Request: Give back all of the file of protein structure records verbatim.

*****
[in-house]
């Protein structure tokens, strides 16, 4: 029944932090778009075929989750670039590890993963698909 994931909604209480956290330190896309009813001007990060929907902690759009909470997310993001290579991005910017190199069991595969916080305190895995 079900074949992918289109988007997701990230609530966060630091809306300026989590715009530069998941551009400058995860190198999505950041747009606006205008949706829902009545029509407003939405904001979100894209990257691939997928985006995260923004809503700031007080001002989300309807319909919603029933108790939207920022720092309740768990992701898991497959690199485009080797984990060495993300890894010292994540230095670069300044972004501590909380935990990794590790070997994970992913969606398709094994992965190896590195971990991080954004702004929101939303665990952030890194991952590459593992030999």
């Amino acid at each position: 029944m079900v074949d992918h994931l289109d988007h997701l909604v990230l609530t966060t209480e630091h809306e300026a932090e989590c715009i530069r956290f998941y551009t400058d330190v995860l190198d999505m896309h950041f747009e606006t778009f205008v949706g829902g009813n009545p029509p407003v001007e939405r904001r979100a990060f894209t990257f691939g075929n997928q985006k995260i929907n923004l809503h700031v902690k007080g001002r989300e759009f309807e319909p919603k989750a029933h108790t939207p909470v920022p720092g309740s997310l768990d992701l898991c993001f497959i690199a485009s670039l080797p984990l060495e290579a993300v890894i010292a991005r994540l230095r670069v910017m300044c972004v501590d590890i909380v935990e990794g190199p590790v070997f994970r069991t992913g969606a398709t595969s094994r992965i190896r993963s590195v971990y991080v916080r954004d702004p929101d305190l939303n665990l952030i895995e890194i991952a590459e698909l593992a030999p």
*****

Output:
[in-house]
């Protein structure tokens, strides 16, 4: 029944932090778009075929989750670039590890993963698909 994931909604209480956290330190896309009813001007990060929907902690759009909470997310993001290579991005910017190199069991595969916080305190895995 079900074949992918289109988007997701990230609530966060630091809306300026989590715009530069998941551009400058995860190198999505950041747009606006205008949706829902009545029509407003939405904001979100894209990257691939997928985006995260923004809503700031007080001002989300309807319909919603029933108790939207920022720092309740768990992701898991497959690199485009080797984990060495993300890894010292994540230095670069300044972004501590909380935990990794590790070997994970992913969606398709094994992965190896590195971990991080954004702004929101939303665990952030890194991952590459593992030999």
């Amino acid at each position: 029944m079900v074949d992918h994931l289109d988007h997701l909604v990230l609530t966060t209480e630091h809306e300026a932090e989590c715009i530069r956290f998941y551009t400058d330190v995860l190198d999505m896309h950041f747009e606006t778009f205008v949706g829902g009813n009545p029509p407003v001007e939405r904001r979100a990060f894209t990257f691939g075929n997928q985006k995260i929907n923004l809503h700031v902690k007080g001002r989300e759009f309807e319909p919603k989750a029933h108790t939207p909470v920022p720092g309740s997310l768990d992701l898991c993001f497959i690199a485009s670039l080797p984990l060495e290579a993300v890894i010292a991005r994540l230095r670069v910017m300044c972004v501590d590890i909380v935990e990794g190199p590790v070997f994970r069991t992913g969606a398709t595969s094994r992965i190896r993963s590195v971990y991080v916080r954004d702004p929101d305190l939303n665990l952030i895995e890194i991952a590459e698909l593992a030999p």